Nutrition In Depth

Nutrition experts weigh in on “plant-based” meat

Just calling a food “plant-based” doesn’t mean it’s made with healthy vegetables
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Calling a food “plant-based” doesn’t mean it’s made with healthy vegetables. In fact, in so many of the products we looked at, ingredients like “wheat gluten” or “soy protein isolate” were the only remotely plant-like ingredients. And both of those are heavily processed, and don’t contain the nutrients you get from soy (like unsalted edamame or tofu) or whole wheat.

Nutritional information and ingredients list for Morningstar Farms Poultry Chicken Nuggets.

You could call most junk food “plant-based.” Potato chips and French fries are just potatoes fried in vegetable oil. When it comes to “plant-based” food, it matters less about whether an ingredient came from plants, and more about what nutrients it provides your body.


Just look at what nutrition experts are saying about plant-based meats:

“They may be vegan, fortified with minerals or devoid of saturated fats or cholesterol, but they are also highly processed, full of salt and refined ingredients as opposed to whole foods” – Desiree Nielsen, registered dietitian

“Many of these meat analogs have a lot of added sodium, which is the health villain of all time.”Janet Bond Brill, registered dietitian

“The issue is that highly processed foods are often left with highly absorbable carbohydrates, and little of the important nutrients, such as fiber, vitamins, minerals, and phytochemicals.”Sharon Palmer, registered dietician

“It’s not a universally better choice, no matter what the buzzword is that’s attached to the name…Plant-based protein that’s used to create something new — and therefore highly processed — is susceptible to being loaded with sodium and saturated fat.”Jaclyn London, MS, RD, CDN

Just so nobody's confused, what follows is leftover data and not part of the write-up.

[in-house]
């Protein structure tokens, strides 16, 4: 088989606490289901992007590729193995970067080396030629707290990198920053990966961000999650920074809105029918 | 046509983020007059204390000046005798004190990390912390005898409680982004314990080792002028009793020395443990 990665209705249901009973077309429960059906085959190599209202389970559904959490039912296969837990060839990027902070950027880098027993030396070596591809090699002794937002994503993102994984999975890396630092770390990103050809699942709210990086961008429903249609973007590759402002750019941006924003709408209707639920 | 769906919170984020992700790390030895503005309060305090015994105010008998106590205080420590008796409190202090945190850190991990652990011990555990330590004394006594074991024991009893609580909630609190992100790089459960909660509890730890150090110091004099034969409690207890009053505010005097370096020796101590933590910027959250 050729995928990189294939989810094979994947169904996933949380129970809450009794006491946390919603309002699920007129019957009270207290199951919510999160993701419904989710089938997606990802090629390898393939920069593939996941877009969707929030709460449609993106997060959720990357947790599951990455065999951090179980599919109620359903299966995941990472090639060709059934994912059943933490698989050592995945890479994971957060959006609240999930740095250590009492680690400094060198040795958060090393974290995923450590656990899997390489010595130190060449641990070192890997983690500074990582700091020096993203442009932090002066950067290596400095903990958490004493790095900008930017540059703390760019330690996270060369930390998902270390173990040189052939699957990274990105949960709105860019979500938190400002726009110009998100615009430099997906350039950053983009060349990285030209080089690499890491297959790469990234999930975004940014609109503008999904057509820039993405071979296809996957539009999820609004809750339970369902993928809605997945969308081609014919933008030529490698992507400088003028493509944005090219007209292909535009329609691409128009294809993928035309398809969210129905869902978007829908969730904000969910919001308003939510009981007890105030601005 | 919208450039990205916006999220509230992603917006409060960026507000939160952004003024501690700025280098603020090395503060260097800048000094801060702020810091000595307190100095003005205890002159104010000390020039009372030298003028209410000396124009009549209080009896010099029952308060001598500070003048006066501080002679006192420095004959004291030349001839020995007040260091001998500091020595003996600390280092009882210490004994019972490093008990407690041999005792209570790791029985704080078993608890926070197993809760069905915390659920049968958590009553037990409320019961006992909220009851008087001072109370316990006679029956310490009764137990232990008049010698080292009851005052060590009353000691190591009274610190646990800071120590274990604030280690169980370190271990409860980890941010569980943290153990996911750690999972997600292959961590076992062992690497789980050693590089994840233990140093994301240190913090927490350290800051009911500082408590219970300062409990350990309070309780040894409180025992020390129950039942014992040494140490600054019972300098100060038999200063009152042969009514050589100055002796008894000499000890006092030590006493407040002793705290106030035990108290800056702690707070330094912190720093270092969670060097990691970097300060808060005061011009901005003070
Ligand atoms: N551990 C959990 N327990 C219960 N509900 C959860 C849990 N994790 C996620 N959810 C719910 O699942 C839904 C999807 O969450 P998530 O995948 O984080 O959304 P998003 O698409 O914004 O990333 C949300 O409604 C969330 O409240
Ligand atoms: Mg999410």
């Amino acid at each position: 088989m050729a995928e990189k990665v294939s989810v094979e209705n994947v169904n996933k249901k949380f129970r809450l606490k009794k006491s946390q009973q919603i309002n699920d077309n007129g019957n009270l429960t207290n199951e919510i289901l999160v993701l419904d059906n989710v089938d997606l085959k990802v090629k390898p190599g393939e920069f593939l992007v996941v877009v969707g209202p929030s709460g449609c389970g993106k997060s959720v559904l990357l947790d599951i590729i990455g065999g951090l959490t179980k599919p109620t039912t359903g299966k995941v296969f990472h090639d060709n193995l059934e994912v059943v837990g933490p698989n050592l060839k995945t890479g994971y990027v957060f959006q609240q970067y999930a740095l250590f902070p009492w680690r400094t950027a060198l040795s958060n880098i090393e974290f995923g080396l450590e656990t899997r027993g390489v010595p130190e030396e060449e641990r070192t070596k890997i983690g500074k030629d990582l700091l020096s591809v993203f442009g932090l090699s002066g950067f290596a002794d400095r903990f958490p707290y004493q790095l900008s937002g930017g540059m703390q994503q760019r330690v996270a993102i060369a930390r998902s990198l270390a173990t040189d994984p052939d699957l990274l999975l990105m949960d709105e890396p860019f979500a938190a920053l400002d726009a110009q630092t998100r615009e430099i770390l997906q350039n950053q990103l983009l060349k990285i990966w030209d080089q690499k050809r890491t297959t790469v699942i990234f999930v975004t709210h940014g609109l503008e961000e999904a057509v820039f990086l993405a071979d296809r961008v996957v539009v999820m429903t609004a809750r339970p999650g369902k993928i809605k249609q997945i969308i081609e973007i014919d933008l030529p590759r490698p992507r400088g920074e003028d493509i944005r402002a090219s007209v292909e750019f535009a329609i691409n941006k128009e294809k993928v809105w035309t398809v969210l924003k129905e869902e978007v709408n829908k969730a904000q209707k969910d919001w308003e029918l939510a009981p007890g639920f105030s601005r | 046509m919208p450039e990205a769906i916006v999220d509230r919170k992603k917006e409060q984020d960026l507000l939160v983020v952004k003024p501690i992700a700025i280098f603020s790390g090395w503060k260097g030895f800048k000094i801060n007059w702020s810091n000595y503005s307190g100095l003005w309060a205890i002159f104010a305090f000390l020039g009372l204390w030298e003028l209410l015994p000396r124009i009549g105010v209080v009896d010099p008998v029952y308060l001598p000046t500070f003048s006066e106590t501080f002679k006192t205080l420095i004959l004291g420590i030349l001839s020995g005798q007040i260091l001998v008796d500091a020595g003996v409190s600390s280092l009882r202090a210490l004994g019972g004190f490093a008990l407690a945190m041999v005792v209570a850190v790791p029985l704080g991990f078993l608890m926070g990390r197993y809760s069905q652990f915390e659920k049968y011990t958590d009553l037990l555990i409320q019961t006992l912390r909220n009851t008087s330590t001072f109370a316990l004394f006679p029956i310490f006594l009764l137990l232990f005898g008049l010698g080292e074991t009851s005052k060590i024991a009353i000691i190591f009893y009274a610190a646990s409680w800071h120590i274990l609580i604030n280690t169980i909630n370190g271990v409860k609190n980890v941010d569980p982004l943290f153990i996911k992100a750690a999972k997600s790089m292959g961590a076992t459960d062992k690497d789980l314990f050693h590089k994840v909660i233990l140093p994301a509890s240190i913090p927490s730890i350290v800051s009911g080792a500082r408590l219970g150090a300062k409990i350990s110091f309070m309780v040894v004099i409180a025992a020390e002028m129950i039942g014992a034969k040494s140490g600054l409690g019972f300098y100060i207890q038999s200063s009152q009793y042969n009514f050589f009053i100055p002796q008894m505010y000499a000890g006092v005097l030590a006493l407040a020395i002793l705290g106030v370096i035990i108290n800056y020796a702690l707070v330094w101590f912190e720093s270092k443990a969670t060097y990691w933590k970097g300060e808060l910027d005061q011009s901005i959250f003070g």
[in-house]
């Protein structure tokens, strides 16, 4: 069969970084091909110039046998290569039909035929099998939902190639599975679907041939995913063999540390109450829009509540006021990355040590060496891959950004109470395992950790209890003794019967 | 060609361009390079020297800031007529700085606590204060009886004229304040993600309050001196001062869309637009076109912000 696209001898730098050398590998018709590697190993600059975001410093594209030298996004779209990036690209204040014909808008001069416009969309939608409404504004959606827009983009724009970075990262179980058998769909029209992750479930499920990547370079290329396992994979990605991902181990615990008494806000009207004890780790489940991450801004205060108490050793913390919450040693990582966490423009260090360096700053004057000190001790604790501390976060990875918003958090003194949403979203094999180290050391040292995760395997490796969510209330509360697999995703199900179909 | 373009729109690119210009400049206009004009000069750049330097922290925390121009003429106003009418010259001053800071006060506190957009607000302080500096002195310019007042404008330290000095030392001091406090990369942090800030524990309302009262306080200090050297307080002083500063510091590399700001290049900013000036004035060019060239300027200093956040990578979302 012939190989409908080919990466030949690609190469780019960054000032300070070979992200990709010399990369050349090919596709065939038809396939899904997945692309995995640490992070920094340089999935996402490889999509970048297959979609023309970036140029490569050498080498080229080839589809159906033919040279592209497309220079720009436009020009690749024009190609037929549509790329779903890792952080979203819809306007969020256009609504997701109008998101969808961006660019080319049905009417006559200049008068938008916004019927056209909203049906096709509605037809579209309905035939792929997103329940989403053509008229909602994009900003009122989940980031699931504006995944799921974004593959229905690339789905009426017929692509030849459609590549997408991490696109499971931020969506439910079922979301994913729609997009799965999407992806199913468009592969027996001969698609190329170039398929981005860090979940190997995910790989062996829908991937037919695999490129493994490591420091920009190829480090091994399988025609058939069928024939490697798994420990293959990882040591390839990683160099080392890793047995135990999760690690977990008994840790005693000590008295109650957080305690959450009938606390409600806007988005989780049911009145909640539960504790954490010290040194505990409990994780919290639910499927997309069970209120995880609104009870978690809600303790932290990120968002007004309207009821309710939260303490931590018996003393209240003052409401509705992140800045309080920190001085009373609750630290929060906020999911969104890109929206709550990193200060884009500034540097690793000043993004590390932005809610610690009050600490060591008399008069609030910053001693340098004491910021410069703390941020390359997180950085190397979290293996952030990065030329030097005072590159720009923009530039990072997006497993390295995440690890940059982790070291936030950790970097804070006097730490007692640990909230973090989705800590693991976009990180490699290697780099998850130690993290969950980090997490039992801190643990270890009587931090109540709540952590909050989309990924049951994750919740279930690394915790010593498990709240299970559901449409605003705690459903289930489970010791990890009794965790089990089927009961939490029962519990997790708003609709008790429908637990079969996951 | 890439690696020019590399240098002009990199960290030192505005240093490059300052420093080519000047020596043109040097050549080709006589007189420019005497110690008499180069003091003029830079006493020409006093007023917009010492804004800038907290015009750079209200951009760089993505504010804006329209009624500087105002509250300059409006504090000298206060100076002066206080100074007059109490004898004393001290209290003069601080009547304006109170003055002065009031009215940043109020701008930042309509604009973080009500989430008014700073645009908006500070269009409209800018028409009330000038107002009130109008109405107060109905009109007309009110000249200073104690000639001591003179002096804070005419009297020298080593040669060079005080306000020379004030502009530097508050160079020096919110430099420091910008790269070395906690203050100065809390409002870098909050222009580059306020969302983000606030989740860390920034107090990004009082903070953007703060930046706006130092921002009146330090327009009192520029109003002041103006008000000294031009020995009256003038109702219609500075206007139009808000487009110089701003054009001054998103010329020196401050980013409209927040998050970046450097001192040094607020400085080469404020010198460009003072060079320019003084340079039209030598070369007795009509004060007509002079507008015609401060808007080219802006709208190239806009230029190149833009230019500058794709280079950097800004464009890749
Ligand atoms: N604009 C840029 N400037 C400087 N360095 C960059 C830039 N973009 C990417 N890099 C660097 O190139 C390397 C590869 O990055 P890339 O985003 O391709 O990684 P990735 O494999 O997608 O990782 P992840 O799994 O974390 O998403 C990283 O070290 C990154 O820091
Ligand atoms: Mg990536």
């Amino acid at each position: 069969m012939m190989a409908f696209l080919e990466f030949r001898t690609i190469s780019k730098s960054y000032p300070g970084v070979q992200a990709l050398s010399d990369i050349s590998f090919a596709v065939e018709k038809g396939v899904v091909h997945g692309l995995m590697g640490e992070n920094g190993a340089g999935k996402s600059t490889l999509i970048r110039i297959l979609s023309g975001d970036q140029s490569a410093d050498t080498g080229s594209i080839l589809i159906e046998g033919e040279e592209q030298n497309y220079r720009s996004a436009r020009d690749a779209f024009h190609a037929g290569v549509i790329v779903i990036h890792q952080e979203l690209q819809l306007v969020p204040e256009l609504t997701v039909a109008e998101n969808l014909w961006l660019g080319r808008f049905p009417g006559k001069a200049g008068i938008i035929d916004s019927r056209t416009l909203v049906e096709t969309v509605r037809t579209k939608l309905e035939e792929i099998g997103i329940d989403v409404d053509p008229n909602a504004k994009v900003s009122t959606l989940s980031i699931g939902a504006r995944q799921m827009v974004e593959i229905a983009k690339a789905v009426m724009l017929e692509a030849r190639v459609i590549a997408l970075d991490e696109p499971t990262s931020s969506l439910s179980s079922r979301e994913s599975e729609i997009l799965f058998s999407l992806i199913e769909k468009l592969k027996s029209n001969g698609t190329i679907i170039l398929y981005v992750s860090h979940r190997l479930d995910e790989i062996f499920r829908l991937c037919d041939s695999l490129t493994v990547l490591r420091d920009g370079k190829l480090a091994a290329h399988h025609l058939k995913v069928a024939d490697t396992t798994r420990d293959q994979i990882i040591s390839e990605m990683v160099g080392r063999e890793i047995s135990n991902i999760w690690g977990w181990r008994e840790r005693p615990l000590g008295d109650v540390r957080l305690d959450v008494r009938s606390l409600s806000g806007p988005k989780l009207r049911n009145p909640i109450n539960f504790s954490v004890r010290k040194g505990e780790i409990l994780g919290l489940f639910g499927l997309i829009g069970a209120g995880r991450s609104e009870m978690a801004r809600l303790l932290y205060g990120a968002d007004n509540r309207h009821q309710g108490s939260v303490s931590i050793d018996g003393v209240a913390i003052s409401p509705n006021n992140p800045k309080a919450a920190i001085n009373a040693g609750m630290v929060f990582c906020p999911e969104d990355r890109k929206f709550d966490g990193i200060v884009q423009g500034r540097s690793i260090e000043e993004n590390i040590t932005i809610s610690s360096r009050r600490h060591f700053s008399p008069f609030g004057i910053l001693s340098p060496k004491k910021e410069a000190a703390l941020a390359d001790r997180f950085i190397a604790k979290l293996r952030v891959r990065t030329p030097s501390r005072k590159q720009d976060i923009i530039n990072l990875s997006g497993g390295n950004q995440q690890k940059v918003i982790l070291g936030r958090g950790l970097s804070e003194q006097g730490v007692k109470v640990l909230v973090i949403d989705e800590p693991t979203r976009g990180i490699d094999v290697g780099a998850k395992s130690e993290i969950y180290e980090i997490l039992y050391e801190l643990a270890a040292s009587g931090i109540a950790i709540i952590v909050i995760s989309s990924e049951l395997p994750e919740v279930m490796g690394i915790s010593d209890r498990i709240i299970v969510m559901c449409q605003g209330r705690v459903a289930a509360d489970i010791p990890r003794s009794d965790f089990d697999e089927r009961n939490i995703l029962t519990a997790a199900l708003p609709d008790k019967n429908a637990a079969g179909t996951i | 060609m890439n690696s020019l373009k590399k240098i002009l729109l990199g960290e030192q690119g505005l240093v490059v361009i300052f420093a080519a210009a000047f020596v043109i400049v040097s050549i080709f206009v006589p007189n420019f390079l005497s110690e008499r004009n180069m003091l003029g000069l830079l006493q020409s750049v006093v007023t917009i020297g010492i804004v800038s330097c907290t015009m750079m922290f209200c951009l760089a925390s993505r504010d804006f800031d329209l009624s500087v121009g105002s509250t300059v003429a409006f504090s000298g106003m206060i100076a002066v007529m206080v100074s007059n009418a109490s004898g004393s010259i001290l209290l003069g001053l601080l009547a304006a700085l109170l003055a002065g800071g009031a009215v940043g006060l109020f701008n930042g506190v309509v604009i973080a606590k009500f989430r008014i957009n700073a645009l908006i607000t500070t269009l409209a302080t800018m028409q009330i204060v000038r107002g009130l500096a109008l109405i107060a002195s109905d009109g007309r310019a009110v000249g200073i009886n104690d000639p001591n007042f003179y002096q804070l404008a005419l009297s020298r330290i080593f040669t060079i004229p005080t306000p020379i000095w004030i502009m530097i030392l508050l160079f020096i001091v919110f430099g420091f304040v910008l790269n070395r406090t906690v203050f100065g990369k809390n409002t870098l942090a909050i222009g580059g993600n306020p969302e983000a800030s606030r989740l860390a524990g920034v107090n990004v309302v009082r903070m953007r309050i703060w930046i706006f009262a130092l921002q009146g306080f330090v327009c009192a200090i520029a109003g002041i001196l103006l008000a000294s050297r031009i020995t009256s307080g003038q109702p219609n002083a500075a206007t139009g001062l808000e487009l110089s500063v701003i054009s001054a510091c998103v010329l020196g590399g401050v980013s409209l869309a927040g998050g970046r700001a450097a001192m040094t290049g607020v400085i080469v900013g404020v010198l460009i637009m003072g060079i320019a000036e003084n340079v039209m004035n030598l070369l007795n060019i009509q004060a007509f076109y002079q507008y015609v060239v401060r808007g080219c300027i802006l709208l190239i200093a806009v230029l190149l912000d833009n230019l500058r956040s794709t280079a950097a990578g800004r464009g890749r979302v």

If you’re eating plant-based meat in order to reduce the amount of meat you eat, try these whole food options instead of heavily processed alternatives:

Opt for minimally processed whole cuts of meat, fish and poultry. Be sure to read the label and make sure what you’re buying is minimally processed – whole cuts are best and you can always shred it for sandwiches etc. Ultimately, meat is the easiest source of protein.

Beans, like black, pinto, kidney, great northern, fava. There are ENDLESS options! Make sure to check the sodium content if you buy canned beans (Pro tip: It’s also really easy to buy beans in bulk and make them yourself!)

Tofu is high in protein and contains all nine essential amino acids. Extra/super firm tofu packs the most protein per time it takes to cook.

Almonds have one of the best protein to fat ratios of nuts. Eat them by the handful at the office!

High-protein vegetables like broccoli, Brussels sprouts, kale, or mushrooms can help increase the protein content of your meals (2 – 4 g).

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